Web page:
Maryland Governor Larry Hogan signed SB 445, legislation that requires drivers to slow down and safely change lanes when approaching solid waste and recycling vehicles from behind, into law. This legislation, commonly known as Slow Down to Get Around (SDTGA), is a priority for the National Waste & Recycling Association (NWRA) and the Solid Waste Association of North America (SWANA).
“Driving safely should be a top priority for anyone getting behind the wheel of a vehicle. We all want to safely get home to our families. This legislation carries an important message—take your time and slow down around garbage trucks,” said Darrell Smith, president and CEO of NWRA, in a statement.
NWRA member companies have been diligent in providing advanced safety training for drivers and those who hop off the trucks to make collections. But drivers who are distracted, or just going too fast, are a major hazard for waste collection workers. Over the past four years, NWRA member companies and its chapters nationwide have successfully championed Slow Down to Get Around legislation, which is now the law in 18 states and under consideration in several more.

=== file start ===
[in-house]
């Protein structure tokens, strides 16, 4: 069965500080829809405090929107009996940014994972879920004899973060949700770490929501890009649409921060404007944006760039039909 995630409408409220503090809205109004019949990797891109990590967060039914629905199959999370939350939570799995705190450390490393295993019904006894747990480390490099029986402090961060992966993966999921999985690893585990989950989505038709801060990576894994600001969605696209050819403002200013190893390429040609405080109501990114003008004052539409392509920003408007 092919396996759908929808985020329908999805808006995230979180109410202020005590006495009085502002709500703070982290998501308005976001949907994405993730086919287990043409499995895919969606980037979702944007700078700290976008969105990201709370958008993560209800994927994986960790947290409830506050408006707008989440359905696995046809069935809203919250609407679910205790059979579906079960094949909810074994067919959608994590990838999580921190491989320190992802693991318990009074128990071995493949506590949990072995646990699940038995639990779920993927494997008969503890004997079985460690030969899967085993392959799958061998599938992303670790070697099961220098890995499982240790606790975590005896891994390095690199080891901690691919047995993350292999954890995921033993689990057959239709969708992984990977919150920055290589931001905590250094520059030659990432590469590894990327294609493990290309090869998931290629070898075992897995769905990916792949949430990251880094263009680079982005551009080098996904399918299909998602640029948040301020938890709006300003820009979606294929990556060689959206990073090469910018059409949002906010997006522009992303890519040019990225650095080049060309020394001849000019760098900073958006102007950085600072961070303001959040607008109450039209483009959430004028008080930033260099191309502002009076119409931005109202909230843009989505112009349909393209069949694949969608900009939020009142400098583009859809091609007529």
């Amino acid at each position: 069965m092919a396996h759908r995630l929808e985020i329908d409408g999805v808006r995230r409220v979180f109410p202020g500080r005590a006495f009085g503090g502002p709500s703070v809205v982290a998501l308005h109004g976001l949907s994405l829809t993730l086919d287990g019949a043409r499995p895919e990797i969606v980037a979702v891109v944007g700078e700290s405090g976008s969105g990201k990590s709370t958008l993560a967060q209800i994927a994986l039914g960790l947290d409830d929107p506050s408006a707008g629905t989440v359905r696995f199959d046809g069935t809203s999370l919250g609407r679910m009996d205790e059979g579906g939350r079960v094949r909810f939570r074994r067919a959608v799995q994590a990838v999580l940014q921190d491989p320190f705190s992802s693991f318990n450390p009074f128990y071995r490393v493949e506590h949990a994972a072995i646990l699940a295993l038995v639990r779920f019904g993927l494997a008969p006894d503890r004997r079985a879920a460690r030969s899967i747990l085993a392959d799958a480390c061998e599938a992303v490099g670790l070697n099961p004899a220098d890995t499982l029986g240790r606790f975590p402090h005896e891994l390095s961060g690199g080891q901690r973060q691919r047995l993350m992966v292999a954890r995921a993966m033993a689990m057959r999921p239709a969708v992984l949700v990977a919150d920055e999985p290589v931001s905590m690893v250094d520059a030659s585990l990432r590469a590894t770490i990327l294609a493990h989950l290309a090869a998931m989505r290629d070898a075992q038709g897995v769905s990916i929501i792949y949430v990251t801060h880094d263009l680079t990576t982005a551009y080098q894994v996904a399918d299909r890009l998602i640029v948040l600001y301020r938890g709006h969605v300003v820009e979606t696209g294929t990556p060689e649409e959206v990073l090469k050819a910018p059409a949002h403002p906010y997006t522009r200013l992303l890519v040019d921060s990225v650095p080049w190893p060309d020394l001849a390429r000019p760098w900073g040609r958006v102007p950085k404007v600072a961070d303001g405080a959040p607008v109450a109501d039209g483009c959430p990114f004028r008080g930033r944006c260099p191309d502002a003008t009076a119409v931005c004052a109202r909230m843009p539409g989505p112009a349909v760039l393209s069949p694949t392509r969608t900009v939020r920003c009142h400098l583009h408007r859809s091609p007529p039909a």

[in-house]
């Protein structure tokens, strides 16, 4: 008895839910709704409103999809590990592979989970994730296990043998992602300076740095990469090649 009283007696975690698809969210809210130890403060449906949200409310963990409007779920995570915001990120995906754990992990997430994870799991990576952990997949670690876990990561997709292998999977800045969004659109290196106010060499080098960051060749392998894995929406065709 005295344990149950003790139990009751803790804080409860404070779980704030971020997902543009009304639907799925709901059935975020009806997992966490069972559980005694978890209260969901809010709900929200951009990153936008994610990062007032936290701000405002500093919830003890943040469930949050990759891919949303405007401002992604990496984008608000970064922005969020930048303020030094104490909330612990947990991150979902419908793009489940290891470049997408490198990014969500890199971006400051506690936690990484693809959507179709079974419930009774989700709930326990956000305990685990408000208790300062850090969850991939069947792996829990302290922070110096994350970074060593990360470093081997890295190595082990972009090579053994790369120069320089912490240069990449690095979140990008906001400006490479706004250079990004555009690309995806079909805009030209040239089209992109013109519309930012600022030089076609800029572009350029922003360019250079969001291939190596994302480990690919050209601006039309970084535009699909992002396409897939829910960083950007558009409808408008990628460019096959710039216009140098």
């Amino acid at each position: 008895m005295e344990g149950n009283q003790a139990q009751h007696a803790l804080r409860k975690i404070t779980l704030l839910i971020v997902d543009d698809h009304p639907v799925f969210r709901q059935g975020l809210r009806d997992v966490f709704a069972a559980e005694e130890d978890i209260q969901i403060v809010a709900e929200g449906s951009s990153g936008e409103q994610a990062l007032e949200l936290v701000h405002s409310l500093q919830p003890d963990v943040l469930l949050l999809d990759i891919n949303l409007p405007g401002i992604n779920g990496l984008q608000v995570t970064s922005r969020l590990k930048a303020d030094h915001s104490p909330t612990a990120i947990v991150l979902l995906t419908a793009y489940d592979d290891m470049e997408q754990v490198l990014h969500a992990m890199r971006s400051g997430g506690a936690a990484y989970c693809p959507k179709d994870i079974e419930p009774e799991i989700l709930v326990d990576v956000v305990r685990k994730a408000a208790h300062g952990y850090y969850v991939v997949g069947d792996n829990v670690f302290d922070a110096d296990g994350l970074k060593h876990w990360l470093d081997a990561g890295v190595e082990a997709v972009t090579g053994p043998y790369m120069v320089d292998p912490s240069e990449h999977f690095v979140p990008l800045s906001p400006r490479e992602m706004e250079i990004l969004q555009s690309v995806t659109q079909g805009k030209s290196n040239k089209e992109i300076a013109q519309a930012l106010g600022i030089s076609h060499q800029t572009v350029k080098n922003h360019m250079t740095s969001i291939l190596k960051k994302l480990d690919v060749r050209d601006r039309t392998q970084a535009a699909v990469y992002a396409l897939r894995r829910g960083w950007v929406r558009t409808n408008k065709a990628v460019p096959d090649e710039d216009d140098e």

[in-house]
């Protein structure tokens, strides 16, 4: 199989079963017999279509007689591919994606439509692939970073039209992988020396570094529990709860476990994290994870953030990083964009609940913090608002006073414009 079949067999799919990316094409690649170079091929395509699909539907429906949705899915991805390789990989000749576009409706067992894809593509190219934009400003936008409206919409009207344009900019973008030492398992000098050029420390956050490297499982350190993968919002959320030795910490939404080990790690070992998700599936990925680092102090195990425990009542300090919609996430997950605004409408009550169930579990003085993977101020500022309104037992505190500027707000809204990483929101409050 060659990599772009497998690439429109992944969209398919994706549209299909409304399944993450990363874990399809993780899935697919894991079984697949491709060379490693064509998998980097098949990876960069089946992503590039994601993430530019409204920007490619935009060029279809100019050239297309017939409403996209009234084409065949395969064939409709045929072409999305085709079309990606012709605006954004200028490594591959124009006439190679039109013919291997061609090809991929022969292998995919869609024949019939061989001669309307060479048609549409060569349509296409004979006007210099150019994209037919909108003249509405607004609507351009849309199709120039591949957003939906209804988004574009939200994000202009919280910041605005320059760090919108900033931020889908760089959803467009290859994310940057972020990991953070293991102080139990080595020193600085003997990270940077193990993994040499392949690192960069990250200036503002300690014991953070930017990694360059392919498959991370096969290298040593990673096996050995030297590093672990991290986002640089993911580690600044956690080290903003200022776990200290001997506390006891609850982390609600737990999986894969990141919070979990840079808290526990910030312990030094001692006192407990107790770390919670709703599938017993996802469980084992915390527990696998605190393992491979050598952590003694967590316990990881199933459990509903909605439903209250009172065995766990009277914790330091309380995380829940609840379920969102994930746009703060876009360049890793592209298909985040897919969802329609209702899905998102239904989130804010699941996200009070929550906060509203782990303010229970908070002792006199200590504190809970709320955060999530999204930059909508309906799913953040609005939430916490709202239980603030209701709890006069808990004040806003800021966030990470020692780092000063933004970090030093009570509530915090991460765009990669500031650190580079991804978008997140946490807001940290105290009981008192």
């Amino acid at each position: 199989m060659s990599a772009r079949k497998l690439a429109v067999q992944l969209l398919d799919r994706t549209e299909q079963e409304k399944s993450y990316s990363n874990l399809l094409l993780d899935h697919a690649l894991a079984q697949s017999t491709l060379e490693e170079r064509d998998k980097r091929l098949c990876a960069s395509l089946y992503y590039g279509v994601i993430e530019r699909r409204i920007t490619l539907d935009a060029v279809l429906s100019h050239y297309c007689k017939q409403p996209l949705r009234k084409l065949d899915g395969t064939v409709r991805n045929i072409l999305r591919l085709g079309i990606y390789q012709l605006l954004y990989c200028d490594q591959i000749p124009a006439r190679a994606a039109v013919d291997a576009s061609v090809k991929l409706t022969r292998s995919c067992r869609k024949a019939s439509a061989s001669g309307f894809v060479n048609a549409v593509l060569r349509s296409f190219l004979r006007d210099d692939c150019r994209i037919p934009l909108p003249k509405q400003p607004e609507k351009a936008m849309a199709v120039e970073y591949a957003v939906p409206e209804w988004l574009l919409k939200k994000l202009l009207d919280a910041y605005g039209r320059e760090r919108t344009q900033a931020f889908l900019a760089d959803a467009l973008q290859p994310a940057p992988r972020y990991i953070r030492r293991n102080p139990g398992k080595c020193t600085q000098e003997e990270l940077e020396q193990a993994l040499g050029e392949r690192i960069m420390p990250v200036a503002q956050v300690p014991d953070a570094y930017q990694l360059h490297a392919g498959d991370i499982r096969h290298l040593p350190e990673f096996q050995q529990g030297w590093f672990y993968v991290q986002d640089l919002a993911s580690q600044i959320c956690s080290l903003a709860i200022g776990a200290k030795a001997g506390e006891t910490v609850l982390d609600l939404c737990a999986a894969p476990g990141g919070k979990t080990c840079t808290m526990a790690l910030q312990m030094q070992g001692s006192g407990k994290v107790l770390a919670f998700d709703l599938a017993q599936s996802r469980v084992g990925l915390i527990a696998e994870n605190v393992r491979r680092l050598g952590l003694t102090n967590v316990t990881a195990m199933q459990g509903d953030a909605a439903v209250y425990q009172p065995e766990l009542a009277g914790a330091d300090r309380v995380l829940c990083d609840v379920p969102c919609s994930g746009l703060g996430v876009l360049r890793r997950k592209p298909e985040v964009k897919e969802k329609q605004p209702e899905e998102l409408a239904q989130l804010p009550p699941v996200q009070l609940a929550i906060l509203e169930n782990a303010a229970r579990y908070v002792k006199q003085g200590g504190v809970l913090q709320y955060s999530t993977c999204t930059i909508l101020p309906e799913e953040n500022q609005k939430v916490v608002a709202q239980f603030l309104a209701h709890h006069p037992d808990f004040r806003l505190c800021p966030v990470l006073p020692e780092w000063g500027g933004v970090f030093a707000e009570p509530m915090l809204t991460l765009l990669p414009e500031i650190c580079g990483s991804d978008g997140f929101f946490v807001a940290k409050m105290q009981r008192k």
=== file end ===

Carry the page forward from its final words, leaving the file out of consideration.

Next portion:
SWANA was instrumental in helping this bill get signed into law. On February 6, SWANA submitted written testimony in support of a Maryland Senate bill that would add waste collection to the existing list of vehicles requiring traffic to move over or slow down when approaching. At a similar committee hearing on February 15 in the Maryland House of Delegates, SWANA CEO and Executive Director David Biderman testified in support of Slow Down to Get Around and explained to lawmakers why waste and collection workers need these protections.
“SWANA is very pleased that Maryland has enacted these important protections for waste collection workers, and I am pleased that I had the opportunity to testify in support of the bill,” said Biderman in a statement. “This is an excellent example of what the industry can do when we work together to achieve a common goal.”
Maryland is the 18th state to pass the legislation, and the law will go into effect on October 1.